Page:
The CDIO concept was conceived by MIT, KTH, Linköping and Chalmers University to meet the changing demands of industries employing engineers. In real life engineering a theoretical model or a design is only half the picture, actual implementation and operation of a given design or technical solution is likewise challenging. The conceiving, designing, implementation and operation phases in the CDIO education aims to bring the student through a scenario simulating real life engineering. A satellite mission constitutes an ideal case for a CDIO project. Designing, building, launching and operating a satellite is not possible for any single individual nor for any single institute of expertise. Not only is inter-disciplinary collaboration mandatory, but a tight control of system interfaces all the way from the conceptual phase to the operational phase is paramount. This calls for substantial documentation throughout the project that could drain valuable man-power resources from a student satellite project yielding the actual satellite construction impossible. From the very onset of the DTUsat-2 project we acknowledged this dilemma and chose a strategy in which we simplified and standardized both documentation and knowledge management. The engineering education brings the student skills within mathematics, physics, specific engineering disciplines and the ability to dissolve and analyze any technical challenge. This however is only half the picture of a real life engineering job. The other half; inter-disciplinary collaboration and all the devils buried in the details of realizing any theoretical project is barely touched upon. The CDIO approach aims to simulate this and thereby prepare the students to meet the challenges of an engineering job. Whereas the standard student project at DTU involves one to three students and ends with a report or more rarely a prototype the DTUsat project involved +90 students over 9 years, achieving more than 1100 ECTS and ended with an orbiting satellite. In this paper I will go through the challenges faced and our solutions to the creation of the DTUsat-2 project.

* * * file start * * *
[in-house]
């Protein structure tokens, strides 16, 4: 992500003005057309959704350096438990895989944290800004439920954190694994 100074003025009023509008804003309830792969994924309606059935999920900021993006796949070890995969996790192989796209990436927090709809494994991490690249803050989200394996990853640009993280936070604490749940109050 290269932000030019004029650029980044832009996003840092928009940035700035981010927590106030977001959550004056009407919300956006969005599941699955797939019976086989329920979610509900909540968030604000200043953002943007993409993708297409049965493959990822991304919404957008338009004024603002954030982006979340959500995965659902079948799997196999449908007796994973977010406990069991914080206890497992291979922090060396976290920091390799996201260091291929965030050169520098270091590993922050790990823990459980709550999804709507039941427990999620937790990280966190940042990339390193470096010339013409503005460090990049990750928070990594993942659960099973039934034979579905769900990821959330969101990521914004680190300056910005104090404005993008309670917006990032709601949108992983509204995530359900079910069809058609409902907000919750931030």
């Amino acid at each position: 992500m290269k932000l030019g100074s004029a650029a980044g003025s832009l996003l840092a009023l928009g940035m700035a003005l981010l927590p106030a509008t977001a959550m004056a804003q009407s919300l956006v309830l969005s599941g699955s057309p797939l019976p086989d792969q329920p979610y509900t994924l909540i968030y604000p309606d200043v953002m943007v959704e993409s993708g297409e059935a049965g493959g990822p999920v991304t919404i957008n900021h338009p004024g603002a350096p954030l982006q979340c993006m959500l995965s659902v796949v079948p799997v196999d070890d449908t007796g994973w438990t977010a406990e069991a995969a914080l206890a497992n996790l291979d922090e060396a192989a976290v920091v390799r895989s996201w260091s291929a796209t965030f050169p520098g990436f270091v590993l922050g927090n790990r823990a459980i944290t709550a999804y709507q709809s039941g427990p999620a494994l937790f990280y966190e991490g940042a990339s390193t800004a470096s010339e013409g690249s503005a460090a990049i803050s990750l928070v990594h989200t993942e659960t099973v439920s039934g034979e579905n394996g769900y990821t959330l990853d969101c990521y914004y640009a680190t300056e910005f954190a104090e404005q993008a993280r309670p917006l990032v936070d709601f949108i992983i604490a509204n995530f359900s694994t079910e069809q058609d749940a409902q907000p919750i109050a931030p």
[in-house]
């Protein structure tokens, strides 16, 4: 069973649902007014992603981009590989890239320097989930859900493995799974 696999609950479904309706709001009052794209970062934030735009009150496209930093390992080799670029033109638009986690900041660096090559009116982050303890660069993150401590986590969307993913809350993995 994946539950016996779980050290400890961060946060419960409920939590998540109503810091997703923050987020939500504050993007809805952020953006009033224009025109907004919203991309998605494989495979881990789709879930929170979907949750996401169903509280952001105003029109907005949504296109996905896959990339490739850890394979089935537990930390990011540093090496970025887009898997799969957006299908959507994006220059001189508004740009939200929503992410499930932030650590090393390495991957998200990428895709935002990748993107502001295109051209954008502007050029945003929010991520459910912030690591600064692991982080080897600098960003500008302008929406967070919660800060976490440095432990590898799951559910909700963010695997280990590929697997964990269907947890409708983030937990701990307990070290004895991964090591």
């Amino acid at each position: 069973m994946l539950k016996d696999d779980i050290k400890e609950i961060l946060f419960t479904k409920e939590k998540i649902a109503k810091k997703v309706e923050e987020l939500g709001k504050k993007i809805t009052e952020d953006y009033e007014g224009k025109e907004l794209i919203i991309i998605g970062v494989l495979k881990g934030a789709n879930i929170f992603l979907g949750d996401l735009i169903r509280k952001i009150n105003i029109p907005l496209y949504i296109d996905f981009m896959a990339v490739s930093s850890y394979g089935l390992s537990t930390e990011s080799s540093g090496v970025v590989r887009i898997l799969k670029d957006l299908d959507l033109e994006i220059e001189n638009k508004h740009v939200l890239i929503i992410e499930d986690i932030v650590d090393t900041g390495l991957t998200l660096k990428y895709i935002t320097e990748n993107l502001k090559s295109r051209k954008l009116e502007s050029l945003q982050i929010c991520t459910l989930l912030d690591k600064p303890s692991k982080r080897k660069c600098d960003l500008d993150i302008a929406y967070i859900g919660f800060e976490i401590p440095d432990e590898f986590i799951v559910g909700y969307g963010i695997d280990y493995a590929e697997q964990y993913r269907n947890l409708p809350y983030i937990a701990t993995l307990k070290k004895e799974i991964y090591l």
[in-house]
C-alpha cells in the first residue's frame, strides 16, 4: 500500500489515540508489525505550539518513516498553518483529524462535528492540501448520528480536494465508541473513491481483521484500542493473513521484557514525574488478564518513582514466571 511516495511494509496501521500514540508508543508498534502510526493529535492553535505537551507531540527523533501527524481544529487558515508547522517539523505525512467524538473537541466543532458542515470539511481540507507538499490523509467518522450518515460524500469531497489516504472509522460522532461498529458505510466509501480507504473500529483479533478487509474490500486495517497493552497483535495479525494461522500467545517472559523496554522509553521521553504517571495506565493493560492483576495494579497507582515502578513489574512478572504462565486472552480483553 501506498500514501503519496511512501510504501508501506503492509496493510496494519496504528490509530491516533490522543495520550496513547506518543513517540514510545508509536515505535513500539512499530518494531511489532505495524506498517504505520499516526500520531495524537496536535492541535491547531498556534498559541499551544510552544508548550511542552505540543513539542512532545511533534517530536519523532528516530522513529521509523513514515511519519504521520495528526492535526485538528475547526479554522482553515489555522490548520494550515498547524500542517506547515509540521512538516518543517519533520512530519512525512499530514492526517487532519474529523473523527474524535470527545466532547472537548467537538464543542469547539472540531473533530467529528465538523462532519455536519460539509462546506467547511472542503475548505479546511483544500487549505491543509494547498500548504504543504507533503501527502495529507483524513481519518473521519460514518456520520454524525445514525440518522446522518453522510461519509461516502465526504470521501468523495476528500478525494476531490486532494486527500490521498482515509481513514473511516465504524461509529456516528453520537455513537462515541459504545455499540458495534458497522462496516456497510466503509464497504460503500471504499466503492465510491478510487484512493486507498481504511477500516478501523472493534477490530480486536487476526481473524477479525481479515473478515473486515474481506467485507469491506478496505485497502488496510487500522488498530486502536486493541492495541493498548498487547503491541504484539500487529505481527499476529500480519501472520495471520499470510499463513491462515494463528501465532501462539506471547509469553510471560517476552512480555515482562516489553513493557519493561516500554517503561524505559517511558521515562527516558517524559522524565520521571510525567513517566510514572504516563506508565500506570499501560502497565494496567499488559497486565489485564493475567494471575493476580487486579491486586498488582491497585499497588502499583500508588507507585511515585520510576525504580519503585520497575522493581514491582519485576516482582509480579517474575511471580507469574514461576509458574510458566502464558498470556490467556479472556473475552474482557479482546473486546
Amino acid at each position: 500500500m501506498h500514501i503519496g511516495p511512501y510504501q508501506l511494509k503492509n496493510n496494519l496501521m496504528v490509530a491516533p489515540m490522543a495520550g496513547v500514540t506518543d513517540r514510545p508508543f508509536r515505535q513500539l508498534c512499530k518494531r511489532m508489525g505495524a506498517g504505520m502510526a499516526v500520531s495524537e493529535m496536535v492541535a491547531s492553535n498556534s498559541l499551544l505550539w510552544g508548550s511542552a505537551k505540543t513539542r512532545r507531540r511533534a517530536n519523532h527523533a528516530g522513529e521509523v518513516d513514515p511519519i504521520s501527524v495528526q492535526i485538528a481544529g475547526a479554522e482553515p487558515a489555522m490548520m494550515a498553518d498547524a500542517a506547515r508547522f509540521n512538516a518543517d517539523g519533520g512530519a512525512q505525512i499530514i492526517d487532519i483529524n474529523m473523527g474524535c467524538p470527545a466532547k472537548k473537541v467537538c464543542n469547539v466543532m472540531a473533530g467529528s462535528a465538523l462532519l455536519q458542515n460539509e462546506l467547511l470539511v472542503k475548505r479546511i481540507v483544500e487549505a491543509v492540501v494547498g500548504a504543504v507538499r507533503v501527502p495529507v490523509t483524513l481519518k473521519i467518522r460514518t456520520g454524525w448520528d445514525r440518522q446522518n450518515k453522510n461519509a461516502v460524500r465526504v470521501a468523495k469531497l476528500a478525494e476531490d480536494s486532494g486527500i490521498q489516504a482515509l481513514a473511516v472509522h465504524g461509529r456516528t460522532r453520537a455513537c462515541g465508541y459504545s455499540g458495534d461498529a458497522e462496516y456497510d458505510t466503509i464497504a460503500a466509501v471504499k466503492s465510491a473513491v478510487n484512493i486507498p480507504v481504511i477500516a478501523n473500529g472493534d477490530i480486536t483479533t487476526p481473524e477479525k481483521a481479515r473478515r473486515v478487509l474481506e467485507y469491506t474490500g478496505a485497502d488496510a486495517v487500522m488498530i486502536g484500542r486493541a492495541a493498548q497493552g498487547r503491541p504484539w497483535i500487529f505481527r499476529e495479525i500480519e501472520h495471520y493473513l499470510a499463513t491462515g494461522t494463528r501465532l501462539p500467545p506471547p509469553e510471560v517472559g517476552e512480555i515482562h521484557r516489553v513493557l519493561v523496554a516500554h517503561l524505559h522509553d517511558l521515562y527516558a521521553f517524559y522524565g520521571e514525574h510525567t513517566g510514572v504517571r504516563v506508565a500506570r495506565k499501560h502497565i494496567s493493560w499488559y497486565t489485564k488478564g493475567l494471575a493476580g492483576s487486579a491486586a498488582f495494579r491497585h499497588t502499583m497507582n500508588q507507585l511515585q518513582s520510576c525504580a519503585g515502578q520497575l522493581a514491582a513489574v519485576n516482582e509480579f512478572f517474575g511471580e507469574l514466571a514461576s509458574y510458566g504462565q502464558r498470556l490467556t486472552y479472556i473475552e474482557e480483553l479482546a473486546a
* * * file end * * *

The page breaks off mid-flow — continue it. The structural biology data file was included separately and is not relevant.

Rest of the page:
|Title of host publication||Proceedings of the International Astronautical Congress|
|Publisher||International Astronautical Federation|
|Publication status||Published - 2016|
|Event||67th International Astronautical Congress - Guadalajara, Mexico|
Duration: 26 Sep 2016 → 30 Sep 2016
|Conference||67th International Astronautical Congress|
|Period||26/09/2016 → 30/09/2016|